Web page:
2 items from 2010
Director Paul Verhoeven.
This is the first of two conversations I've had with director Paul Verhoeven, the second being for his Ww II drama "Black Book." When I met Verhoeven in the Sony Pictures commissary for lunch in October of 1997, I had been a fan of his work since seeing the classic "Soldier of Orange" in 1979. The manic energy that Verhoeven is renowned for was evident throughout our chat, and was infectious. By the time our all-too-brief lunch was over, I found myself waving my hands while I spoke in rapid clips, and using more bounce than usual in my stride, to the point where a few friends suggested I switch to decaf.
The other memory that remains vivid is the passion and high hopes that Verhoeven had for "Starship Troopers." Like the director himself, I thought this would be a groundbreaking movie event and that the world would embrace »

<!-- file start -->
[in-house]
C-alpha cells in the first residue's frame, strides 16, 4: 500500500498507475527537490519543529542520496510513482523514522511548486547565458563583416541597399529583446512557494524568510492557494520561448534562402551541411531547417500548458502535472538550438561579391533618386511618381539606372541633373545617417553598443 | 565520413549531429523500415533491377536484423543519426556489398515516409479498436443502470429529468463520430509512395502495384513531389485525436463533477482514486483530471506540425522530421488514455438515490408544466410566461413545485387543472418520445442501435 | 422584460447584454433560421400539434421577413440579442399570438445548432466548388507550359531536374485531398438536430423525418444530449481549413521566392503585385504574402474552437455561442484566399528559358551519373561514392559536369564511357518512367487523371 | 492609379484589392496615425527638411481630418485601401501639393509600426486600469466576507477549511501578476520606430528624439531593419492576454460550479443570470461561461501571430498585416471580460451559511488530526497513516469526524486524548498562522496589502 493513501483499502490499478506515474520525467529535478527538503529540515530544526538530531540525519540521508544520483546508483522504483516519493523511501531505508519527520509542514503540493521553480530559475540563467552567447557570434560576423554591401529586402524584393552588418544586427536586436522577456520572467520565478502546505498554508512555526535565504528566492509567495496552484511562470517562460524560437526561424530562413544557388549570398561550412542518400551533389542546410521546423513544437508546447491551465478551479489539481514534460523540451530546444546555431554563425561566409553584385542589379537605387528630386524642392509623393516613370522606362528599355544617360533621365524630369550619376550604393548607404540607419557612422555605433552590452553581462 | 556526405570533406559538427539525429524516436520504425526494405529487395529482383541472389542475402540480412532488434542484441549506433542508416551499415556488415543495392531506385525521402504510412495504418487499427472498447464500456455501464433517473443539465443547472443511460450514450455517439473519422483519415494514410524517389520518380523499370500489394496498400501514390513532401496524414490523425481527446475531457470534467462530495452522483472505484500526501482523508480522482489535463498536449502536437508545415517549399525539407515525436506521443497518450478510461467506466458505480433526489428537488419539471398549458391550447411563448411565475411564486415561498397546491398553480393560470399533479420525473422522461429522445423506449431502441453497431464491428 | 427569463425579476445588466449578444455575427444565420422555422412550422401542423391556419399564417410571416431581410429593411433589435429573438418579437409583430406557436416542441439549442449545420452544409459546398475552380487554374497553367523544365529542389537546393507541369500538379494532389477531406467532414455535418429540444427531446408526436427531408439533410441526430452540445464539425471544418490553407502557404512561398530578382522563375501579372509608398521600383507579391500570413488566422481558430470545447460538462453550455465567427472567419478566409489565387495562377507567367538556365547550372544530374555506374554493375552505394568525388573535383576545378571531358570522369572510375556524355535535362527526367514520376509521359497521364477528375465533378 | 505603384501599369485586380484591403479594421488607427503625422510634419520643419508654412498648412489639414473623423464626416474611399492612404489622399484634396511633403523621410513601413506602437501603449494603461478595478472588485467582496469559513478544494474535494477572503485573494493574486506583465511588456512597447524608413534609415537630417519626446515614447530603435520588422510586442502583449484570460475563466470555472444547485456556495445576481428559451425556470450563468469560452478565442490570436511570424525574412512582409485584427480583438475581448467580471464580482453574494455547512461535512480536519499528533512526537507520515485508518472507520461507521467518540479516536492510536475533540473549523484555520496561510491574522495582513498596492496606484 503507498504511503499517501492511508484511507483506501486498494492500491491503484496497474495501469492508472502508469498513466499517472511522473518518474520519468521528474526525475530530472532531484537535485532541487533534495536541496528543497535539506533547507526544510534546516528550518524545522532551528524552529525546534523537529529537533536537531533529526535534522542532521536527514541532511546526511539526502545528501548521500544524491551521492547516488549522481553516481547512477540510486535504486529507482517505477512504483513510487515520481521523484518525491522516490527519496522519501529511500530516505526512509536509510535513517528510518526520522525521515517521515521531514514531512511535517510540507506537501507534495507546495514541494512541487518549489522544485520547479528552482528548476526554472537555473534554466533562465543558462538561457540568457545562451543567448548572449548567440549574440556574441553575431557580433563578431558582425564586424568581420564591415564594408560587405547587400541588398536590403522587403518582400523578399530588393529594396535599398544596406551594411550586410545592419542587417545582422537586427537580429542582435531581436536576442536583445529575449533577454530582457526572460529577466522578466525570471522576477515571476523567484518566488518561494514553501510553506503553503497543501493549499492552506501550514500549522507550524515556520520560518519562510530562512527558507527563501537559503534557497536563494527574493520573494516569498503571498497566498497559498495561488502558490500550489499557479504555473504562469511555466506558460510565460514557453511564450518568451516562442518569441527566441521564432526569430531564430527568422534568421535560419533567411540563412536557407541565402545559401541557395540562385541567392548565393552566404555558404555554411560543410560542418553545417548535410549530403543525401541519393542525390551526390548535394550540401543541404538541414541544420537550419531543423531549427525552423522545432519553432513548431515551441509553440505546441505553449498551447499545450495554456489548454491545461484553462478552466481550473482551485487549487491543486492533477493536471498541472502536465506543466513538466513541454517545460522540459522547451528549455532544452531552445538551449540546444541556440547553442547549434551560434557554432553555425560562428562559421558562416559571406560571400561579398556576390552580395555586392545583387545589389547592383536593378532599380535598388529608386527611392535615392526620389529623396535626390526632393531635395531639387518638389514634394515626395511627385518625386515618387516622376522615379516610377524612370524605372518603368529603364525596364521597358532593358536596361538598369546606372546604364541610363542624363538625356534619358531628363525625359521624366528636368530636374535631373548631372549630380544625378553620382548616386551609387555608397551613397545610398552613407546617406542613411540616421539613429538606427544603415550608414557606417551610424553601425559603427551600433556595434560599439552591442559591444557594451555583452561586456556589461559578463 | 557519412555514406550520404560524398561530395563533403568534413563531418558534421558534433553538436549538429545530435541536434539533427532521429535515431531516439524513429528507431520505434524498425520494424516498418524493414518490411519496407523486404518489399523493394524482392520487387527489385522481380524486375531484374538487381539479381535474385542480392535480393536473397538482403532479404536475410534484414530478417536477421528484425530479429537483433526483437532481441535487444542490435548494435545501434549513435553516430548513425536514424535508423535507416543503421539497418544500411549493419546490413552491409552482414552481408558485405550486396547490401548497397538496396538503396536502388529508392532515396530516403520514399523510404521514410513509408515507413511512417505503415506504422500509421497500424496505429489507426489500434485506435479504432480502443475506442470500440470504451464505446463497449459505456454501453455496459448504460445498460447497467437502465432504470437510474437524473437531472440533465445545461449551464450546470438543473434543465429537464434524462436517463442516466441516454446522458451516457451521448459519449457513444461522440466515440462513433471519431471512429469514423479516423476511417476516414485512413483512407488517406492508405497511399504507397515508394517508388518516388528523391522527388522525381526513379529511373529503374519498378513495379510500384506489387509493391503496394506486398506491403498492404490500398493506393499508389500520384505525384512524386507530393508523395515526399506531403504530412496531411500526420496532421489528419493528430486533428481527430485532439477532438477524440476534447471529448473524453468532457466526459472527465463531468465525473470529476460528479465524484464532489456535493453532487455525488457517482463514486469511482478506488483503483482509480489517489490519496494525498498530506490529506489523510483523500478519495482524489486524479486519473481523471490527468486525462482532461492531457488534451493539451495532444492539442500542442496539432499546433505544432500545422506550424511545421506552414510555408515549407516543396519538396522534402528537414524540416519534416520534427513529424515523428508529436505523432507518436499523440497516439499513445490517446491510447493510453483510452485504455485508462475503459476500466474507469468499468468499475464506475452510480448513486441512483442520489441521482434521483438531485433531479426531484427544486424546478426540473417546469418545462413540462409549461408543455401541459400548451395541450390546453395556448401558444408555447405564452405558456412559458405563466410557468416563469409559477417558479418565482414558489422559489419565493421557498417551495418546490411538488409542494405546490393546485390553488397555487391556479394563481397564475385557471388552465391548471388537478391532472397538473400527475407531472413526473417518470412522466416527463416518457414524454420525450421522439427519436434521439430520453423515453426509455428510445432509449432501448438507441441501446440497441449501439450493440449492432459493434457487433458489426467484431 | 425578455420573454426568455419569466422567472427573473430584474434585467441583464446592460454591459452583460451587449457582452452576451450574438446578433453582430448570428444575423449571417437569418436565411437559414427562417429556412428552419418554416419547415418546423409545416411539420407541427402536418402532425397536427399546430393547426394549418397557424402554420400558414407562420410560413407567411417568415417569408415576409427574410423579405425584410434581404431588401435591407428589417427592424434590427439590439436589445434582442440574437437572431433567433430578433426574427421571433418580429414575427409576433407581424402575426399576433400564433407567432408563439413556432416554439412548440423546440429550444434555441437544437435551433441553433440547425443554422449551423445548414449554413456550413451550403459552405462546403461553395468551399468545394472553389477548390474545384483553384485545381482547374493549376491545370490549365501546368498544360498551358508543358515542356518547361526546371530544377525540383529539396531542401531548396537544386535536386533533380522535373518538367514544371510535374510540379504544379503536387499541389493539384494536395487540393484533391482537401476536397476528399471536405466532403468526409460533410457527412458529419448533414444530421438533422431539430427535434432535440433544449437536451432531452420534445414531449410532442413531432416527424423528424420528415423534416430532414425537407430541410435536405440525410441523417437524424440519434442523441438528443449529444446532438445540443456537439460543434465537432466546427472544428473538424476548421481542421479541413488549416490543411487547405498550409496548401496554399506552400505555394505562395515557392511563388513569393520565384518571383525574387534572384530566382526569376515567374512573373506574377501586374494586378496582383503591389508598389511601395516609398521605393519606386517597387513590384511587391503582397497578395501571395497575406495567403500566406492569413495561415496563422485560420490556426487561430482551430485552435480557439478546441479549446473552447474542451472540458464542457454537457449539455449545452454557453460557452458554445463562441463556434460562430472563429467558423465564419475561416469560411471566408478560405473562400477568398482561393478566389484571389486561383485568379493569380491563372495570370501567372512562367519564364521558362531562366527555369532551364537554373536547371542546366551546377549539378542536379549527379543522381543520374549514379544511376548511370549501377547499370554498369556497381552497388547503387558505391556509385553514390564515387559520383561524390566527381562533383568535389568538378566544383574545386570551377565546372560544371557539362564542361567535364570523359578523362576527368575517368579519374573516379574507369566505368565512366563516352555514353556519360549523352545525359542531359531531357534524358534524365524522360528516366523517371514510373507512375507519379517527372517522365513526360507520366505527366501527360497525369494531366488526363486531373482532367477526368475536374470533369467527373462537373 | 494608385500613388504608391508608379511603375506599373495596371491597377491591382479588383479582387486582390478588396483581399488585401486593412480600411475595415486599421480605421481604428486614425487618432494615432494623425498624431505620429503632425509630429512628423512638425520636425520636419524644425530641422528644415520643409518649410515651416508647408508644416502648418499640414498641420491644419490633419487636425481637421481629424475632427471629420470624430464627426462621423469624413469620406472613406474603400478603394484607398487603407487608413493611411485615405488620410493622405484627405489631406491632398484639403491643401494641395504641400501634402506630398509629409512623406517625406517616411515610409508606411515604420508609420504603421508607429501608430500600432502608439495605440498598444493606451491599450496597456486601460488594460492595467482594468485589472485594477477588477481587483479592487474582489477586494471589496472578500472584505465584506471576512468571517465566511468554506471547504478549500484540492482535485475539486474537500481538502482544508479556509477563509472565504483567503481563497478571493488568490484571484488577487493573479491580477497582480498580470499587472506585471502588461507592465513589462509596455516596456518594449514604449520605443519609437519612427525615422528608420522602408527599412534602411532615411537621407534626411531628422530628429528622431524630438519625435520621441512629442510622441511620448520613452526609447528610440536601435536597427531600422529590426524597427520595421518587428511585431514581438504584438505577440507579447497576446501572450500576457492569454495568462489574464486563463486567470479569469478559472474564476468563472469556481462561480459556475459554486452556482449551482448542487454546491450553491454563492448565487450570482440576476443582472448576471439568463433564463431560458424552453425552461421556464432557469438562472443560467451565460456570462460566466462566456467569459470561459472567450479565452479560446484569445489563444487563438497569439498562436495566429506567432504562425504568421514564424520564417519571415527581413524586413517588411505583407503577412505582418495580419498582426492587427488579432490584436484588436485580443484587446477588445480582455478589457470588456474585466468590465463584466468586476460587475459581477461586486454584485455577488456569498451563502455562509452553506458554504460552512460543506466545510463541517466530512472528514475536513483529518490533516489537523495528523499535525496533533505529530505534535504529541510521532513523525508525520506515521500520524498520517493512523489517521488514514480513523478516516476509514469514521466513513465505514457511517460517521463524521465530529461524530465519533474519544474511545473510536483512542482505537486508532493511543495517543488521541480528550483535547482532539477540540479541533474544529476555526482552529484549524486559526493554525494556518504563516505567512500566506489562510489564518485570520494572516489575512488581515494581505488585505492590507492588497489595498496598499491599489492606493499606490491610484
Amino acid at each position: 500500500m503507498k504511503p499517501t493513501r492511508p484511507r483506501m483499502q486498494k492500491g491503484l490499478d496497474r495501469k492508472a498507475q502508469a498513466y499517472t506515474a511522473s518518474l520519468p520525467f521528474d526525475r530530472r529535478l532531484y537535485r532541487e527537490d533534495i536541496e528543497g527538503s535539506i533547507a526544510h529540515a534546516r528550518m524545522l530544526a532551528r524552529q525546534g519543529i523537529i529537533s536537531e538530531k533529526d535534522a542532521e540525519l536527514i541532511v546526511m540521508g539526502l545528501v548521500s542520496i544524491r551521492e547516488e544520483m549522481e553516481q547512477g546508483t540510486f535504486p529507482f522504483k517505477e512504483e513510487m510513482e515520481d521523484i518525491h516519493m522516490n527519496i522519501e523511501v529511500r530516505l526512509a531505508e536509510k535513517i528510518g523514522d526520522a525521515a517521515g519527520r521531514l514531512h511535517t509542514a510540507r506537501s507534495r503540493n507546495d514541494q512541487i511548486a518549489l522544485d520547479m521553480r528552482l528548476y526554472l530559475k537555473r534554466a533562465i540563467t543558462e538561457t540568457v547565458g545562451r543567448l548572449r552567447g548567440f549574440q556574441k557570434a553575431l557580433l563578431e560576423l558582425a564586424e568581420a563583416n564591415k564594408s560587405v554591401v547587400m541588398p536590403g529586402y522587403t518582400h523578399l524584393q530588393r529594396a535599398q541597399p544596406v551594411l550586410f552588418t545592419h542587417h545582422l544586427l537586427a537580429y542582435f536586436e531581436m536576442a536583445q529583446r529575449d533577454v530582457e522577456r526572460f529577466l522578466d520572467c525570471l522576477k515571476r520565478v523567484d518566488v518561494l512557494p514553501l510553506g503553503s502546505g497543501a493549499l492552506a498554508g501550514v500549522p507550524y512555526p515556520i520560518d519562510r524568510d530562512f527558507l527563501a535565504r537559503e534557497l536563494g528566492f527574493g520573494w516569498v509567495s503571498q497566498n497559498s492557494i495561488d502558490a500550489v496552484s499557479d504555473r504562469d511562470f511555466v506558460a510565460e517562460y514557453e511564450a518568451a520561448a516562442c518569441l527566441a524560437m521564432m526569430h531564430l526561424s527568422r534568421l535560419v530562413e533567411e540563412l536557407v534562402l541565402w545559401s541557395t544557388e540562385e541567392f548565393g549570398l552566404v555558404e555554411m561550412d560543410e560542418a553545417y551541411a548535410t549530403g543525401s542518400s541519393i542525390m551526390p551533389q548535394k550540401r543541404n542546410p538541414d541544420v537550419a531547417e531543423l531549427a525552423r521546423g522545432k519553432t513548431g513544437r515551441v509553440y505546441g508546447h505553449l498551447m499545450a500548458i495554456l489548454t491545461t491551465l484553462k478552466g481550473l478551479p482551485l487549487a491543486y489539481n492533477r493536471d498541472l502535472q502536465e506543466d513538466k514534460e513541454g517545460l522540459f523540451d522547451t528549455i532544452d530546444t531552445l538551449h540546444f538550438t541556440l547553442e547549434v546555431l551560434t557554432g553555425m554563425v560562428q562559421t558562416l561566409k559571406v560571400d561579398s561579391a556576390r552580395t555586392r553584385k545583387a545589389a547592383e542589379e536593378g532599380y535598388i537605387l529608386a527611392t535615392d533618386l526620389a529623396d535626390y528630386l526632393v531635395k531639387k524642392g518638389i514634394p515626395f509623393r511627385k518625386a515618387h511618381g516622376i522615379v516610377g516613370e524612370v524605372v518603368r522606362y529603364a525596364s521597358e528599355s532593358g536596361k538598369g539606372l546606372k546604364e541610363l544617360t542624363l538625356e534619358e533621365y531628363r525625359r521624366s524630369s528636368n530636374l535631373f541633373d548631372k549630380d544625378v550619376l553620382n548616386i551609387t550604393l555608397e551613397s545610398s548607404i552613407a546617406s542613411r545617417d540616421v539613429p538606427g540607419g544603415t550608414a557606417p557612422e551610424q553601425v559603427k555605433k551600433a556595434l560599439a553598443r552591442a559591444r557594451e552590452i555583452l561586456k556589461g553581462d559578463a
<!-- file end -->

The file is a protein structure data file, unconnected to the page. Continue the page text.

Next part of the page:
- The Hollywood Interview.com
Paul Verhoeven is one of those directors that reared me as I was first starting to appreciate film. At the ripe old age of 7, I saw Robocop and it blew my mind. At the age of 10, I saw Total Recall in theaters and vowed to myself that I would see every Verhoeven film in theaters from that point forward. I did, by the way, some were good (Starship Troopers), some were horrible (The Hollow Man) and some were not appreciated until later on (Showgirls). But no matter what, I saw what Verhoeven was getting at every time he got behind the camera to make one of his grand American made films.
It wasn’t until I was a bit older and in college that I heard about his Dutch films when he lived in Holland and made smaller dramas, such as Turkish Delight and Spetters. I wanted to know more about this man, »
- James McCormick
2 items from 2010
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